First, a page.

Wednesday, March 17, 2010

Forfoot Deformity

A bunion is essentially a shift of the toe bones into the improper position causing pain and loss of function. The deformity involves the big toe and the long bone behind the big toe, the 1st metatarsal. Over time, the 1st metatarsal will begin to move towards the other foot (medial) while the big toe will move out of joint towards the 2nd toe (lateral). As the end of the 1st metatarsal bone begins to stick out, it will be under pressure from shoes and the ground. This constant pressure and friction will cause extra bone formation, leading to the bump that is seen on the side of the foot. The big toe will continue to shift towards the second toe causing an unbalanced big toe joint. Over time arthritis can develop in the joint due to the mal-positioned joint. A bunion deformity is always progressive. It will always get worse over time.



Severe bunion deformity with shift of the great toe under the second toe and hammertoe of the second toe.


Symptoms:
A bunion deformity does not always have to be associated with pain. Some patients have a very severe deformity and no pain, while others with a mild deformity have severe pain. Patients usually will have pain right over the bump with continued irritation and bruising to the bone from shoe gear and the ground forces. As the deformity progresses, pain will then be noticed in the joint itself when the big toe is moving. The big toe is very important during the gait cycle for pushing off the ground. With this imbalance of the joint there is a loss of the proper range of motion of the big toe joint leading to an inefficient gait. Over time arthritis will develop in the joint as the cartilage is scraped away each time the joint moves. The pain can be of different degrees depending on the degree of deformity, shoe gear, and activity level.

Causes:
Bunions are usually a genetic deformity. There is an imbalance of the muscles and the ligaments that are holding the 1st metatarsal in place. As this joint becomes weaker over time, the long metatarsal bone will begin to shift medially. The big toe is then under stress and begins to shift laterally under the pressure of the joint and shoes. Shoes with a tight and narrow toe box can help to create and make a bunion worse over time. High heeled shoes can also worsen and cause a bunion. Patients will a flat foot type (pronation) have a higher chance of having a bunion in the future.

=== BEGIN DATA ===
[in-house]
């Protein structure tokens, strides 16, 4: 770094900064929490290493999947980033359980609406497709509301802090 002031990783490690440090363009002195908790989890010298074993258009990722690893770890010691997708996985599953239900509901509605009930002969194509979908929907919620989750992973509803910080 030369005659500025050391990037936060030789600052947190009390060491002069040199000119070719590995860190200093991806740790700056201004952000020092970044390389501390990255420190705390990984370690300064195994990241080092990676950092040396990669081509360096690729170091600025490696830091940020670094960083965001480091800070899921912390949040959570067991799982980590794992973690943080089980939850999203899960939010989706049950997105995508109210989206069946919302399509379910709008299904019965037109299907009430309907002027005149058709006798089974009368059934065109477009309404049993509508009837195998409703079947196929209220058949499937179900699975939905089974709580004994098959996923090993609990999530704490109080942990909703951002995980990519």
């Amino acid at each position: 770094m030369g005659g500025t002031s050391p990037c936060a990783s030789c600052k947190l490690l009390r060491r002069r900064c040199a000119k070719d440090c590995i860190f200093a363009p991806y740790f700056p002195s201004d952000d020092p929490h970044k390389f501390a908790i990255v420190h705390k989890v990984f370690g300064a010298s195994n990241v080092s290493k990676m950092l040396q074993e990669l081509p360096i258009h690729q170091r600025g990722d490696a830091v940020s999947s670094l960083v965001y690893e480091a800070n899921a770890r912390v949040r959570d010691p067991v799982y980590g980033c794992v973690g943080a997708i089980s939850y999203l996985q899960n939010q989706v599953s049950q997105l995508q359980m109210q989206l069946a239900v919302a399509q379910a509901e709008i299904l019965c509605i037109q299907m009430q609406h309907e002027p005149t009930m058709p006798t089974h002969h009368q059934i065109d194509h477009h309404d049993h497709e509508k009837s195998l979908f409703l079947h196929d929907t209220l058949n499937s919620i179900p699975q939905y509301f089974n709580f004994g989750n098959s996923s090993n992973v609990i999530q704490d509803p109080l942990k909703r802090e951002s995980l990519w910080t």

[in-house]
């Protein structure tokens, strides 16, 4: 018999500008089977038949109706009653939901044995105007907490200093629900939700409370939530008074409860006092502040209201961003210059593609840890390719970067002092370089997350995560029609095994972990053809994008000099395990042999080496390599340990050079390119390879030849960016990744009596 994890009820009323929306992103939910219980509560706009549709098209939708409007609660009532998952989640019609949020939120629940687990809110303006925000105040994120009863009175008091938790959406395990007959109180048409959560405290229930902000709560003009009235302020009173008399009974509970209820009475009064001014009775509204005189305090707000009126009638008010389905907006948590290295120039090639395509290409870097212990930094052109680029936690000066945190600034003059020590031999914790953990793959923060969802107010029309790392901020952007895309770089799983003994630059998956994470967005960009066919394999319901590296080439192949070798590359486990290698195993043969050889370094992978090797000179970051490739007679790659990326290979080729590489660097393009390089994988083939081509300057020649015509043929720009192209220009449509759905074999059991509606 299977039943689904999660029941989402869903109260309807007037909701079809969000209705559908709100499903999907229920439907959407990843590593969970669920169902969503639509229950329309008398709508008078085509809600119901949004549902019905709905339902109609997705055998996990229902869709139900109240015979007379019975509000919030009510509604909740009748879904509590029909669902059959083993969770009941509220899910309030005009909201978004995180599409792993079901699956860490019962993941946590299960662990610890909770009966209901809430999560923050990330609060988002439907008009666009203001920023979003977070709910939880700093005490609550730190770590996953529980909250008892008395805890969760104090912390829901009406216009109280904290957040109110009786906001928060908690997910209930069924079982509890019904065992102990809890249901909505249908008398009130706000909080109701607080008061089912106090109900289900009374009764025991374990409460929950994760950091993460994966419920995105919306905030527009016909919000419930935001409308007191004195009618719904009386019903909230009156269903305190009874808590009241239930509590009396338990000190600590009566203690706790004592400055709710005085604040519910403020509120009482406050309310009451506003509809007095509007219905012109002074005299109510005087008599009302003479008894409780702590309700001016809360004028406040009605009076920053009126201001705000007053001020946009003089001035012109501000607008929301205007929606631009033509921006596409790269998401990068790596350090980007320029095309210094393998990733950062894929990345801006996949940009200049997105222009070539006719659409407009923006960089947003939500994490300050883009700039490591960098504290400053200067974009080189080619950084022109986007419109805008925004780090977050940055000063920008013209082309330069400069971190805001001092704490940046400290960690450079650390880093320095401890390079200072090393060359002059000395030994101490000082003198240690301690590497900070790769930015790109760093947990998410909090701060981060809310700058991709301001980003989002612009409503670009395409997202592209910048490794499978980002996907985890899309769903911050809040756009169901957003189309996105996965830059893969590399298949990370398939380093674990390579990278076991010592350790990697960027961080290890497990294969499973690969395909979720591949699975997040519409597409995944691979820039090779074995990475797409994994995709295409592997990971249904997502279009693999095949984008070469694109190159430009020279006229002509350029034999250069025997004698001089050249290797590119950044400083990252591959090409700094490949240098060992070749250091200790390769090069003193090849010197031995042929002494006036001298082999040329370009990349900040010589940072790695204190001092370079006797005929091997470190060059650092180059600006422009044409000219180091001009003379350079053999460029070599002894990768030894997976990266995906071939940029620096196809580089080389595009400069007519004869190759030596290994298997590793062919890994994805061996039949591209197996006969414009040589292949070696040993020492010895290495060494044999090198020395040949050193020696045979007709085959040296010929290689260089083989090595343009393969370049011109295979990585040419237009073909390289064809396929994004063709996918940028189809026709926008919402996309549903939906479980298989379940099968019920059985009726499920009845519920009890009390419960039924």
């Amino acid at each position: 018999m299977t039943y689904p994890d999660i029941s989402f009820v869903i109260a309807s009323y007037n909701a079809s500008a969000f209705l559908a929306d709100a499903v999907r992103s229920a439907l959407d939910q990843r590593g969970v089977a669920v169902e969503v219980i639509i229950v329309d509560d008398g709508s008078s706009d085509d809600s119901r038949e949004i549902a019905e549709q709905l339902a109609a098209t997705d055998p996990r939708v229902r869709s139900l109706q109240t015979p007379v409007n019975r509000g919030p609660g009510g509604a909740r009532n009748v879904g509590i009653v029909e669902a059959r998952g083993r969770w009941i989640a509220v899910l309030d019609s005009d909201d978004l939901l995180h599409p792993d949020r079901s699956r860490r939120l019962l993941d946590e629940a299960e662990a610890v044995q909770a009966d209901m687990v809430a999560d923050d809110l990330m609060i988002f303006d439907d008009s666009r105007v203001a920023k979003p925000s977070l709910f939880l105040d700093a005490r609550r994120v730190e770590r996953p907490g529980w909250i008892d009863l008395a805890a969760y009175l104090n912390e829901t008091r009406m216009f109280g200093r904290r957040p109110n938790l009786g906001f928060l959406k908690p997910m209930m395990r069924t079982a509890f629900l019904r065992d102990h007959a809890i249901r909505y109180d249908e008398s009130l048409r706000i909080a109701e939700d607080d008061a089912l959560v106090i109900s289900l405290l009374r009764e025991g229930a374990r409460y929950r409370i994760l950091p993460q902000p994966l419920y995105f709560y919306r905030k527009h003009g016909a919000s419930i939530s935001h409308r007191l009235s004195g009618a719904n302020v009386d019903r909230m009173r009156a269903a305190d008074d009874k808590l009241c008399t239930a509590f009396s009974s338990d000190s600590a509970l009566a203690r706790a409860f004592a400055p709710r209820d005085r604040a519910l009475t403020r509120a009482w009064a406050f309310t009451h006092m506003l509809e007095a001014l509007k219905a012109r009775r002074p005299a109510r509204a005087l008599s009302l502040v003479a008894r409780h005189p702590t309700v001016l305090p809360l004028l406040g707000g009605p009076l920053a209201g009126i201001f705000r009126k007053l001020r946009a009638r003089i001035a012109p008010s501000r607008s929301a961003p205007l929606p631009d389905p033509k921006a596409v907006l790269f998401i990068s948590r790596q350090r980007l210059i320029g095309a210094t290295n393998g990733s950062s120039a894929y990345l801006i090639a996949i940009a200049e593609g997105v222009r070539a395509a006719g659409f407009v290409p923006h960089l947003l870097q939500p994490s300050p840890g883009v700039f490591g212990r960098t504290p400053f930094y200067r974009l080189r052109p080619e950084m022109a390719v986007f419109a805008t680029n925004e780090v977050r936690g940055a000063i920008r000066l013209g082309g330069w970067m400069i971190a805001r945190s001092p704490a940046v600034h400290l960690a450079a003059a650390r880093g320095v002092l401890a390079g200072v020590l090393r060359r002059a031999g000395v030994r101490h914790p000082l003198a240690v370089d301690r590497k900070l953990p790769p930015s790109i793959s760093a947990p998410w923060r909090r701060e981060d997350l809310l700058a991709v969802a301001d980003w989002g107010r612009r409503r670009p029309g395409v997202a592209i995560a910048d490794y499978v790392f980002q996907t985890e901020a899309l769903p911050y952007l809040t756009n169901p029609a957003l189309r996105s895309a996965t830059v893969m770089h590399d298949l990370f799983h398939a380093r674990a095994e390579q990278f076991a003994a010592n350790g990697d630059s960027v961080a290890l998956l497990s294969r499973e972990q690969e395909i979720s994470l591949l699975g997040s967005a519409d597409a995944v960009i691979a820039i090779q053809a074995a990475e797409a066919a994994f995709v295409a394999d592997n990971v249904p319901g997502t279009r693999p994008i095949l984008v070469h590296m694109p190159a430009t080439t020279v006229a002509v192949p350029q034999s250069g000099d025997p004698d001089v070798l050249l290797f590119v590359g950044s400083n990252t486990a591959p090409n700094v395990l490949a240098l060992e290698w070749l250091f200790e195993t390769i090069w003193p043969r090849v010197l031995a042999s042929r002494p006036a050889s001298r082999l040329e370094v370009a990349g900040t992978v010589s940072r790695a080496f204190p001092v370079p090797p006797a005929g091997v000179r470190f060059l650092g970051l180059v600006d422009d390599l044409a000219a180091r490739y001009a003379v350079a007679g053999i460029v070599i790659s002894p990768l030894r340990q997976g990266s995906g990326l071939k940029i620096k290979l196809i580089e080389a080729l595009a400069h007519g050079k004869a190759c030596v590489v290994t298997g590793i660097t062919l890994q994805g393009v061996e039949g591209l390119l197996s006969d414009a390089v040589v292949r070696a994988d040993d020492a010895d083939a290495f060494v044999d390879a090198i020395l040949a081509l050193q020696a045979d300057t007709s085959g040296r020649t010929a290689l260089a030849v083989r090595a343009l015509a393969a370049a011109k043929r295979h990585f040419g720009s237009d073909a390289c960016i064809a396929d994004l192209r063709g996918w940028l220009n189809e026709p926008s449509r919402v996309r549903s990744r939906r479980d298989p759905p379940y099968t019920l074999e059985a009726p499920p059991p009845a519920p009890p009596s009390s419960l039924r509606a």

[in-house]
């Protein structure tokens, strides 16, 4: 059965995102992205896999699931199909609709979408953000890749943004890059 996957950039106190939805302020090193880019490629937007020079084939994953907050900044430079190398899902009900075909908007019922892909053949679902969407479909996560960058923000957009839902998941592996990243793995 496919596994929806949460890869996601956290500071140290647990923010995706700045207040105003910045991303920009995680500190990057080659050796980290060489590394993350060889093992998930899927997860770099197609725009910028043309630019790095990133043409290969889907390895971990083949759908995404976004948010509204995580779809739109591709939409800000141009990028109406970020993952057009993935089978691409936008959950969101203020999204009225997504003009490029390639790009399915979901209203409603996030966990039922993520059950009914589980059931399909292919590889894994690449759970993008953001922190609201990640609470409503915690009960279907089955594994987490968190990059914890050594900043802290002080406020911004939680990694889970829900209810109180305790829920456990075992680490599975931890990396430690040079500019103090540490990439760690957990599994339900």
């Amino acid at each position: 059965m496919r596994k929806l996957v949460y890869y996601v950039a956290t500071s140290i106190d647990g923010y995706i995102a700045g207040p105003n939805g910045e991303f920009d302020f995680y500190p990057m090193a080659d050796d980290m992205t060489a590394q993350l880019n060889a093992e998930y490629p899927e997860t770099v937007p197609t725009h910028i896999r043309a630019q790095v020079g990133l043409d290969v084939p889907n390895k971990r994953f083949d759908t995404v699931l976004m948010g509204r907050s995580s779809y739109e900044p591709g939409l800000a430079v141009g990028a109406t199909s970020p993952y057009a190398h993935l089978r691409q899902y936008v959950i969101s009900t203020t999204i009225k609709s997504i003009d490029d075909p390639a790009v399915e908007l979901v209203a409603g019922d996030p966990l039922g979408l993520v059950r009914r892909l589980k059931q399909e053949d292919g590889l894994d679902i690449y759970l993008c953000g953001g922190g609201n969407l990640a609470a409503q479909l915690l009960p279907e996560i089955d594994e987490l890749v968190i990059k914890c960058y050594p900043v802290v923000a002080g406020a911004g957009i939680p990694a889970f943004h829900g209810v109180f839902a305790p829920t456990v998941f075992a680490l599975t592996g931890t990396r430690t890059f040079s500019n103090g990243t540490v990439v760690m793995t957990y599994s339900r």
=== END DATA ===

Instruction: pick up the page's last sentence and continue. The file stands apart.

Symptoms:
A bunion deformity does not always have to be associated with pain. Some patients have a very severe deformity and no pain, while others with a mild deformity have severe pain. Patients usually will have pain right over the bump with continued irritation and bruising to the bone from shoe gear and the ground forces. As the deformity progresses, pain will then be noticed in the joint itself when the big toe is moving. The big toe is very important during the gait cycle for pushing off the ground. With this imbalance of the joint there is a loss of the proper range of motion of the big toe joint leading to an inefficient gait. Over time arthritis will develop in the joint as the cartilage is scraped away each time the joint moves. The pain can be of different degrees depending on the degree of deformity, shoe gear, and activity level.

Diagnosis:

A clinical examination of the foot is done first. It is very important that the structure and biomechanics of the patient’s entire foot is examined. In order to identify the severity of the deformity, the stability of the joints around the bones involved is essential. The doctor will analyze the gait pattern of the patient. The doctor will identify if there is pain with joint movement and if the big toe can easily be re-located back into the joint. X-ray evaluation is essential in order to determine the degree of the bone shift and specific angles and the relationships between the bones.